Working on the many thousands of petitions for clemency in record series HO 17 can be a sobering experience. We find accounts of families torn apart by transportation, descriptions of upsetting crimes, stories of individuals driven to criminal actsÂ in desperate circumstances, and sometimes we come across unsettling accounts of someone who appears to have been in the wrong place at the wrong time.
Edward Ashford is just such a case.Â I have chosen to focus on himÂ for this blog because his petitions provide an unusuallyÂ detailed account of how events overtook him, and his life was turned upside down:Â a trip to a fair led to an accusation of theft and the prospect of never seeing his family again.
Ashford was convicted at the Winchester Assizes in March 1822 for stealing and sentenced to transportation for life. The petitions on his behalf reveal his helplessness as events appeared to conspire against him.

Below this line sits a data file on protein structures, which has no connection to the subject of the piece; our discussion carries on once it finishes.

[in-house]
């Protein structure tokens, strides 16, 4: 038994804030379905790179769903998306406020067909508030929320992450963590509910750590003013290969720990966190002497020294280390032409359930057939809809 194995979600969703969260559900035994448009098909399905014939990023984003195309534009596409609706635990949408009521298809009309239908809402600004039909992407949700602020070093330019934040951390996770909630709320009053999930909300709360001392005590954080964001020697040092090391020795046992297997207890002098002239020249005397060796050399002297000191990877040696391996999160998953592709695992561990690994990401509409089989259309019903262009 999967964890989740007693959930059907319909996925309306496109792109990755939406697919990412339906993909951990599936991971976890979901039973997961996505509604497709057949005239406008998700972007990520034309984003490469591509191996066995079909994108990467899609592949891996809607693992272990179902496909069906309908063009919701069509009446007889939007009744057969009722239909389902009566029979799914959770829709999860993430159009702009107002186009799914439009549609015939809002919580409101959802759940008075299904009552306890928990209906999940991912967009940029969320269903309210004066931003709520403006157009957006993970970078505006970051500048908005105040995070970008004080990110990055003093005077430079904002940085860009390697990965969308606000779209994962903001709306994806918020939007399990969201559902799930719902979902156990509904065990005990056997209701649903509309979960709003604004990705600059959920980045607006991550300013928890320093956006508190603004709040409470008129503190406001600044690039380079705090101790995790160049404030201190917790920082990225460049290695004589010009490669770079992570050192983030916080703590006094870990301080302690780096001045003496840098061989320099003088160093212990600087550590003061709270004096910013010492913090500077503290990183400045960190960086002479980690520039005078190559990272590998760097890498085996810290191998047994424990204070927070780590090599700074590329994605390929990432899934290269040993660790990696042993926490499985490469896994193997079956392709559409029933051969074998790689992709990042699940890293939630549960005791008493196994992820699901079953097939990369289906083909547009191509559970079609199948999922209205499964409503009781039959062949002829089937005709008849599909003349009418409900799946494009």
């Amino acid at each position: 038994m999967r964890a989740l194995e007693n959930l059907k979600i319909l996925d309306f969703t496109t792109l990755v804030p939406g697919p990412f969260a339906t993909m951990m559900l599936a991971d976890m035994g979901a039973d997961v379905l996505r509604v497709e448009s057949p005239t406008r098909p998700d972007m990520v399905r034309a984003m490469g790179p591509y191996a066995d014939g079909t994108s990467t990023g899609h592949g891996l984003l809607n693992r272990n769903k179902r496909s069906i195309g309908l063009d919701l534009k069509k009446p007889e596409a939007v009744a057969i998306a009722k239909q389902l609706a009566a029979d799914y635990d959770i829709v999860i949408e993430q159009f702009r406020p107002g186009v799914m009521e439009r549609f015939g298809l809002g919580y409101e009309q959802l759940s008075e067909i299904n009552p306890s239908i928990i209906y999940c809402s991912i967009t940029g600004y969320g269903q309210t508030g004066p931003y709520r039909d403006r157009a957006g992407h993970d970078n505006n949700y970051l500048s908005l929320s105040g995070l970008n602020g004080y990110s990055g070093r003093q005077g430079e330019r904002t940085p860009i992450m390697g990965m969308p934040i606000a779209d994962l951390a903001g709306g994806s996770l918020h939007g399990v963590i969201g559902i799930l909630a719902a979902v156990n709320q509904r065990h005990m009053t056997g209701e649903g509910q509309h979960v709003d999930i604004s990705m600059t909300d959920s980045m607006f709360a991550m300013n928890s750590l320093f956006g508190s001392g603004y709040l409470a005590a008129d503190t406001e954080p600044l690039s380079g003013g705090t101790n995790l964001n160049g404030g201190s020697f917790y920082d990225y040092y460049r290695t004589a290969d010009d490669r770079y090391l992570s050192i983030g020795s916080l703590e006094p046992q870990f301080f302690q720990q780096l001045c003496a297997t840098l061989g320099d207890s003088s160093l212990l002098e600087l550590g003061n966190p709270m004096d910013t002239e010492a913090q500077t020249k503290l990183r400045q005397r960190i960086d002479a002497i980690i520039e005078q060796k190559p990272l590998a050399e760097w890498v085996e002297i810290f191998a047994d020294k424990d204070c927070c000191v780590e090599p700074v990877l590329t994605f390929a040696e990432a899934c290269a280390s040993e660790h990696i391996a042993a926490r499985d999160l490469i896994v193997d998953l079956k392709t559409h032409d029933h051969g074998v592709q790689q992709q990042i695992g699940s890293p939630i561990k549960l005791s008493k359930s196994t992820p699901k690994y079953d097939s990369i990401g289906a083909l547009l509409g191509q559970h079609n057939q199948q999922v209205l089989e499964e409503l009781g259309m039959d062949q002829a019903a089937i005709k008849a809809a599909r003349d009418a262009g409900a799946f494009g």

Ashford was a baker who worked in Portsmouth making ship bread until 1814, when the winding down of the war economy saw demand for ship bread drop;Â Ashford found himself out of work. 1 No longer able to make a living as a baker, Ashford bought a horse and cart from which he sold fish or undertook carting work. After seven or eight years he heard that a public house was to be let in Salisbury and decided to try his hand as a publican.
While in Salisbury makingÂ enquiries, Ashford visited Wickham Fair. Having walked round the fair he stopped for refreshment in a local pub, where:
‘About three oâ€™clock a farmer looking man came in and states he had just been hustled in the fair and fourteen pounds, in cash and bills taken from his pocket, after remaining some few minutes and studiously observing all the company he left the room’
Heading back to Salisbury later that day Ashford stopped in a nearby town for a pint of ale, but finding ‘more company here than I expected, among whom mirth and good humour seemed the “order of the day”‘, he booked a bed at the pub. Continue reading »
- 1. Ship bread was a type of inexpensive, long-lasting biscuit or cracker used as rations. ^